Writing articles about Asian artists and influences their works might have gotten by living in Europe, have made a question to rise from a dear friend of mine. He asked me few days ago: “Have you ever thought of writing a piece about Japanese- Brazilian artists?”.
His point stroke me clearly and I thank him for this, because I cannot find myself speaking of fusion of Eastern and Western arts, forgetting of the emblematic example of Brazil and its very strong bind with the Far East.
Not everyone knows that Japanese community in Brazil is one of the most prosperous. The emigration to Brazil has a non typical characteristic; in fact it was prompted and financed by the Japanese government in agreement with the hosting Southern American country.
The project set by the Japanese and Brazilian governments allowed the Kasato Maru, a ship full of 781 “willing” immigrants, to sail from Tokyo in 1907 and leave to reach Rio almost a year later. The integration of the new territory was hard, but the new born Brazilian citizens has become an important and inseparable factor for the wealth of the country until today.
Speaking of art, the mix of vitality and colorful character of the Brazilian culture and the Japanese traditional mark, usually very coriaceous to fade away in an external hosting culture, has generated a distinctive melting pot that anyone who had the chance to pass by São Paulo can touch by his own hands.
An author, a “Maestro” of painting , scultping and engraving, who can easily be brought as an example of this, is Tomie Ohtake (1913), a Japanese immigrant who stands out for her contribution to the Brazilian culture.
She had to wait until she was in her forties to let the flower of art flourishing from her spirit, but this doesn’t mean that her art was the calm and unruffled one of a mother of two kids; on the contrary, she is an energetic and powerful artist even if she is 98 years old! As you can see from the pictures of her paintings and sculptures, I put up on this page, her artistic identity is assessed by warm colors and pure geometric lines that are bent together in clear shapes. As she said in an interview speaking about her feelings about Japan and Brazil: “As diferenças estabelecem semelhanças, o contraste è o elo”, (differences determine similarities and contrast is the link).
I believe that we cannot talk about Asian influences in Europe without peeking through the industrious melting pot of Brazil.
Eilan Choo is a paintress who lived in Korea and Japan. Although visual arts have always attracted her attention, it is only recently, that she could follow her passion for painting:
“Since I was very young, I have always been interested in the different forms of art, but while I was living in Asia, I was never able to develop my passion”. She tells me.
Today she’s attending the second year of a three year course at Brera’s Academy of Arts, located in Milan, Italy, a center of culture and a point of reference for many Asian artists.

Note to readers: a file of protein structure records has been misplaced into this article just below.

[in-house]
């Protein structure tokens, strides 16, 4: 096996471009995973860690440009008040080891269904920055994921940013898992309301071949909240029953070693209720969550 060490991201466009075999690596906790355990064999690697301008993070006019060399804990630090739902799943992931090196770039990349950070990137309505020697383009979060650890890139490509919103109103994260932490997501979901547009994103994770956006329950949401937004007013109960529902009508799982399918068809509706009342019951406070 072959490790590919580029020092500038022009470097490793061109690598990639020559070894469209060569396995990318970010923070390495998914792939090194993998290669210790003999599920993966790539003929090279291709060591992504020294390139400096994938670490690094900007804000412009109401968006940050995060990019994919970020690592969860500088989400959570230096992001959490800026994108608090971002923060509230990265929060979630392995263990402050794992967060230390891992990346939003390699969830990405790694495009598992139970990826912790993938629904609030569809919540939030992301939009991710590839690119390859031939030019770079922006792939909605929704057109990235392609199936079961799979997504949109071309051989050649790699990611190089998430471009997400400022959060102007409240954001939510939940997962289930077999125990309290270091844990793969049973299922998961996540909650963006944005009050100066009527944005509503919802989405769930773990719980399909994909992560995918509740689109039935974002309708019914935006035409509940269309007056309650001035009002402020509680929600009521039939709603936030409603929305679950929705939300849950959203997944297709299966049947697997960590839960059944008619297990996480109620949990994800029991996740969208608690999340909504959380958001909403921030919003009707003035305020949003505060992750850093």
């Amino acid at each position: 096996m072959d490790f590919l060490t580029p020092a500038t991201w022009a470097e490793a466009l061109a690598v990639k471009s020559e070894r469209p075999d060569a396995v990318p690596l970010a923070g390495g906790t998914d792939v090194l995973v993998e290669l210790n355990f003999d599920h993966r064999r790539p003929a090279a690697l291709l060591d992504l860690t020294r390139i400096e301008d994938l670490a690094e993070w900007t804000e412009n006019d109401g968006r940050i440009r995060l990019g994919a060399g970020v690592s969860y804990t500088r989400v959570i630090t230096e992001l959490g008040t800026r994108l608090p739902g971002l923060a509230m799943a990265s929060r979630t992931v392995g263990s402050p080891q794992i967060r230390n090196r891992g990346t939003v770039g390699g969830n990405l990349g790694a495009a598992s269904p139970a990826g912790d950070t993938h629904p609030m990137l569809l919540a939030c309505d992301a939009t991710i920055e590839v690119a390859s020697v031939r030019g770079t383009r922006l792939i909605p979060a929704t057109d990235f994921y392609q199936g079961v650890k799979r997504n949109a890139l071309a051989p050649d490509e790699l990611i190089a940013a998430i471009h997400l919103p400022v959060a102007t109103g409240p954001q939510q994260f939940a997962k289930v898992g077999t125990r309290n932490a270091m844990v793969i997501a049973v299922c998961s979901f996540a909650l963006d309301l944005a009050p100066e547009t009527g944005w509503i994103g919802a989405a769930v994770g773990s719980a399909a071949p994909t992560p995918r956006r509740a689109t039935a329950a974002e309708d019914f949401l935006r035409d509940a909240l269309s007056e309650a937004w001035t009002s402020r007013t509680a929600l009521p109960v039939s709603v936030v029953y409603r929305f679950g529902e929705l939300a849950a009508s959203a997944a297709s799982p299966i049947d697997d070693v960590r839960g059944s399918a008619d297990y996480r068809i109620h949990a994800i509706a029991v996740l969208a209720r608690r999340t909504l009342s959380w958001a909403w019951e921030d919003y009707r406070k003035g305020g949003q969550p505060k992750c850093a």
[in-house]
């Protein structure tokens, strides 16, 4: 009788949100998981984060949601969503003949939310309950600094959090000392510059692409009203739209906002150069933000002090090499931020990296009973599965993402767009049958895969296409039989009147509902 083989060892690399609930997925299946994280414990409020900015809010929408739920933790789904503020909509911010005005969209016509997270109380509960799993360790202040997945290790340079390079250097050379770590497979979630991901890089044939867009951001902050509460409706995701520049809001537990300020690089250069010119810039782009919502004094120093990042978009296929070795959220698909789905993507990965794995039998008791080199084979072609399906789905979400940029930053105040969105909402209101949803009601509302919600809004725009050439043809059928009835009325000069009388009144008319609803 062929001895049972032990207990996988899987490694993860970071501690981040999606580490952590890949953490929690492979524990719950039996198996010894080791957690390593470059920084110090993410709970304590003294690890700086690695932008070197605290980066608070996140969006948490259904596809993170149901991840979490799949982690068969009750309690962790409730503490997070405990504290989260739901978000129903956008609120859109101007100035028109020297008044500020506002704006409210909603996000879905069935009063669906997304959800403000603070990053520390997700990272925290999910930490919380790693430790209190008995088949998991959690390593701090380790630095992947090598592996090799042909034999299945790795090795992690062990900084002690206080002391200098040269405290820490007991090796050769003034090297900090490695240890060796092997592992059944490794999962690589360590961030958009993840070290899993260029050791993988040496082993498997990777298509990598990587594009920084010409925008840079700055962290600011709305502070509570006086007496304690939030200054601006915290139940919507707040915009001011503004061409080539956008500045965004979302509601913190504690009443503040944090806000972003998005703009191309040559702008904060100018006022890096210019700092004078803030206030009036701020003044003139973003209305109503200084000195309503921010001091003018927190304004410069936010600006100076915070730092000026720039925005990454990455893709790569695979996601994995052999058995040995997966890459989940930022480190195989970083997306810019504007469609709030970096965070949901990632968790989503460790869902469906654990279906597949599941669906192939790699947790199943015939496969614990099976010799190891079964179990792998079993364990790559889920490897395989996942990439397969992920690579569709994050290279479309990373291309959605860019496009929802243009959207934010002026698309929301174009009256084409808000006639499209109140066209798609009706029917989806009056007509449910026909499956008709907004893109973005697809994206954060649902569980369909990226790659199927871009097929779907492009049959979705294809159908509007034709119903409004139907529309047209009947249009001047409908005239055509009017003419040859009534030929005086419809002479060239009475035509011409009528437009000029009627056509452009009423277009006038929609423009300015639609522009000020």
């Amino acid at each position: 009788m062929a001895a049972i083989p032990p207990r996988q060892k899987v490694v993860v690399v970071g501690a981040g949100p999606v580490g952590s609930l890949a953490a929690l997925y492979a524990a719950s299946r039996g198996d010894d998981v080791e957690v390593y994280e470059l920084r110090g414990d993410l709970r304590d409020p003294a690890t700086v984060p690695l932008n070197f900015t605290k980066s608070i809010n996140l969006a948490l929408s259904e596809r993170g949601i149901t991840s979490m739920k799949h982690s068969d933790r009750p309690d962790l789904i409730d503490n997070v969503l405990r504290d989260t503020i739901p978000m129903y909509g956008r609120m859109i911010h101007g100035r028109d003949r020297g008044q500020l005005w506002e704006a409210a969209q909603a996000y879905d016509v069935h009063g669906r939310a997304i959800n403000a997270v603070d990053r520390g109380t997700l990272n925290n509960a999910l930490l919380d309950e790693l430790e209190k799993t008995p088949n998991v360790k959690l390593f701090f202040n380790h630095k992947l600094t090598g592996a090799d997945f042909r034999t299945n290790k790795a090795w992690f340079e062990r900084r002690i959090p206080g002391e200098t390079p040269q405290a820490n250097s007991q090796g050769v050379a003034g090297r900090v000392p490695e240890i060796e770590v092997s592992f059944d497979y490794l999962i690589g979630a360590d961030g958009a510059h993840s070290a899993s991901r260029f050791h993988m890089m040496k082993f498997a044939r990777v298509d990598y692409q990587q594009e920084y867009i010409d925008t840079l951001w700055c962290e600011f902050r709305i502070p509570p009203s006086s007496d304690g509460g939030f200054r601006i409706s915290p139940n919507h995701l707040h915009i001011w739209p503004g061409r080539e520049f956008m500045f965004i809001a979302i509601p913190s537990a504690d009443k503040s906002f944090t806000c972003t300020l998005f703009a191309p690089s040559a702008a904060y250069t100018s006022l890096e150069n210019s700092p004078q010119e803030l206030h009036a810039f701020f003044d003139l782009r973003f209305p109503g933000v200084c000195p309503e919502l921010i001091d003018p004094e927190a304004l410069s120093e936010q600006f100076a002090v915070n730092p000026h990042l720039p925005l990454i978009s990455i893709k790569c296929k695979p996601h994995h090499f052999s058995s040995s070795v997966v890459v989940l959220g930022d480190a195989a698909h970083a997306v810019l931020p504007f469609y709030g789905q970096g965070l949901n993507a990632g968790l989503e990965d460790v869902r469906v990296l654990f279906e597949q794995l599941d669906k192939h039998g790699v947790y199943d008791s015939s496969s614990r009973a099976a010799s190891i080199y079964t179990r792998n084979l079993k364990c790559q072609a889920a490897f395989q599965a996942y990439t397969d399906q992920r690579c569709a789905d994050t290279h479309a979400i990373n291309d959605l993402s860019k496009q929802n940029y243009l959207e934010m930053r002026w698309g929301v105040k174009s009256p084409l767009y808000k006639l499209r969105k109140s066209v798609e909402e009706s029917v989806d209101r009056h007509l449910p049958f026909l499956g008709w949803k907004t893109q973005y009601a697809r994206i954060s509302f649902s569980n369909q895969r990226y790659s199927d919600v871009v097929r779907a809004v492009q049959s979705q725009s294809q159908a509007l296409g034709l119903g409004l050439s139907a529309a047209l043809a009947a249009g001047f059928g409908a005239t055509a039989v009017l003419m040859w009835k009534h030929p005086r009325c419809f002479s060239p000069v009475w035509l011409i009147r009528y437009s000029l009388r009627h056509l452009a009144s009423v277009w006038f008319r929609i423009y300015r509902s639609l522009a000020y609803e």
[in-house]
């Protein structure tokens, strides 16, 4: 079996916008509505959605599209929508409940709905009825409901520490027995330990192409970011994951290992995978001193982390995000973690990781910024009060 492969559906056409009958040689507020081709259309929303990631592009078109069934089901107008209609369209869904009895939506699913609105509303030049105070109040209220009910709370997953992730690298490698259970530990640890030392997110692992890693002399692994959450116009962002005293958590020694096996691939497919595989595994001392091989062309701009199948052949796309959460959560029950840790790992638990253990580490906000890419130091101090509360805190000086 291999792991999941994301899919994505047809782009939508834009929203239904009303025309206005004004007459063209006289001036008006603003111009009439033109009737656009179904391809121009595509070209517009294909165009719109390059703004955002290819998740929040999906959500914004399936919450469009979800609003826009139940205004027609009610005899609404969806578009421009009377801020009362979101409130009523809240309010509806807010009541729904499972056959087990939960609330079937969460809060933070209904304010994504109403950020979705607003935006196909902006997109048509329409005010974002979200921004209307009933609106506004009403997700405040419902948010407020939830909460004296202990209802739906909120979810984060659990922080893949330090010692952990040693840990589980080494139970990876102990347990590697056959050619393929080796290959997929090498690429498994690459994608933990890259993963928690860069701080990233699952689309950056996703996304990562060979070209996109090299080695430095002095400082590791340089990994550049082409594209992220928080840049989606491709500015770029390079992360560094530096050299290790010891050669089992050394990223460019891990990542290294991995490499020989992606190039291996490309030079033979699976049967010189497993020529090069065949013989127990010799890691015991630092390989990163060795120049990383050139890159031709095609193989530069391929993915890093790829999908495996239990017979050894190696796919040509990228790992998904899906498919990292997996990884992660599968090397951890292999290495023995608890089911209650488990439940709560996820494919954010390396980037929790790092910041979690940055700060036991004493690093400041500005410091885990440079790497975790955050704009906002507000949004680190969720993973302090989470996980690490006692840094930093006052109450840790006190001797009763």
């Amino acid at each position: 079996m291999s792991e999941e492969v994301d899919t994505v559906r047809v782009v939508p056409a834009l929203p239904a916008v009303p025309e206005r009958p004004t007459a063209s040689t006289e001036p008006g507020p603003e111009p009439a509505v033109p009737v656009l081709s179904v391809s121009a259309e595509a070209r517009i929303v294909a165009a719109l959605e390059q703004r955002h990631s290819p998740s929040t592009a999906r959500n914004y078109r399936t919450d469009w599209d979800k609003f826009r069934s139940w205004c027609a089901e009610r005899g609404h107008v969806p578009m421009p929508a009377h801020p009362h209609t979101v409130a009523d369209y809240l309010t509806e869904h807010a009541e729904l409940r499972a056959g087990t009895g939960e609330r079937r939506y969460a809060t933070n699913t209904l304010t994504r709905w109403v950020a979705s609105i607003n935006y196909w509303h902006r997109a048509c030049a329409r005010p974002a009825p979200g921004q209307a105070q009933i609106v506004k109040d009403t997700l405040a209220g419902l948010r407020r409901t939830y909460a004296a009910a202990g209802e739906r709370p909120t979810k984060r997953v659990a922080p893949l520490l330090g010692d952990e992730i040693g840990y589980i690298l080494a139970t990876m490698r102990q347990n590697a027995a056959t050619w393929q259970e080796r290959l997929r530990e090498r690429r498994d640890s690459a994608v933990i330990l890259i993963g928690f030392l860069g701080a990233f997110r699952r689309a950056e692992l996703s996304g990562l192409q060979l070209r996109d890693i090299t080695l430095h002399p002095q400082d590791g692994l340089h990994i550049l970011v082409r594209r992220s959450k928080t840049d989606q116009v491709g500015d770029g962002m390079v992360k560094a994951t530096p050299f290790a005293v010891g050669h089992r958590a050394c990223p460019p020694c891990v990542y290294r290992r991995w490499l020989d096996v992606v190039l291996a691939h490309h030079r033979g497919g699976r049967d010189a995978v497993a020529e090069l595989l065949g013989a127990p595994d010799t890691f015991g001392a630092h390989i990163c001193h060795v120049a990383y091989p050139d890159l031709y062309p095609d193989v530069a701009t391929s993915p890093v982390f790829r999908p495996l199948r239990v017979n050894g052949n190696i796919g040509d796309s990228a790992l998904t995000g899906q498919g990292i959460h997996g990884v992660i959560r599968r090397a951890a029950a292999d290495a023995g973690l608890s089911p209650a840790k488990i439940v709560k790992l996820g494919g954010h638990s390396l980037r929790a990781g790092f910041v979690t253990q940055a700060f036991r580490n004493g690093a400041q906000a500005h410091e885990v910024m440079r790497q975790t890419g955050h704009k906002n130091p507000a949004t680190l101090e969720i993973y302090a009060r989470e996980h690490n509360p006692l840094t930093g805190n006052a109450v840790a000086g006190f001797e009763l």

“I am learning several painting styles and techniques as well, but I’m still looking for my own style”.
While I’m interviewing her, she strongly stresses the fact that art must rise from the bottom of the heart and it should not developed from a cold technical expertise.
“I haven’t understood yet why we (the students) must learn so many painting techniques; I mean that pure art should come from the bottom of your heart, from your inner feelings: if we agree this, techniques just fade into background”.
The striking thing that impresses me about this promising paintress is the depth of the feelings that bind her to art.
Eilean loves painting. She also tells me how she has always wanted to express herself through her paintings:
“My feelings, the history of my life and the experience I have made so far, create my art and at the same time they are part of myslef”.
Then she adds: “I truly believe in destiny and I believe that I was fated to be doing this”.
The latest paintings of Eilan are made in oil paints on canvas. The colour is spread by fingers and not by a brush. She explains why:
“One day, thinking of my life and my love for art I cried and looking at my tears I suddenly realized that the shape of my tears would have become the pattern my paintings”.
A painting of her, entitled “From Life” (2010), in the picture above, is the perfect example of her story: the fingermarks of her inprint themselves rithmically on canvas, drawing traces that look exactly like a fall of colorful tears.
The shade of colours enriches the work giving me a peaceful feeling.
Even though Eilan has attended the school of arts for just a couple of years, she’s participating in a group exposition in a gallery located downtown Milan, Corso Garibaldi, where three of her works are displayed.
About her future, Eilan plans to move to Paris where she would like to meet artists and new influences to enhance her art.
For further informations you can contact Eilan Choo at this email address: firstname.lastname@example.org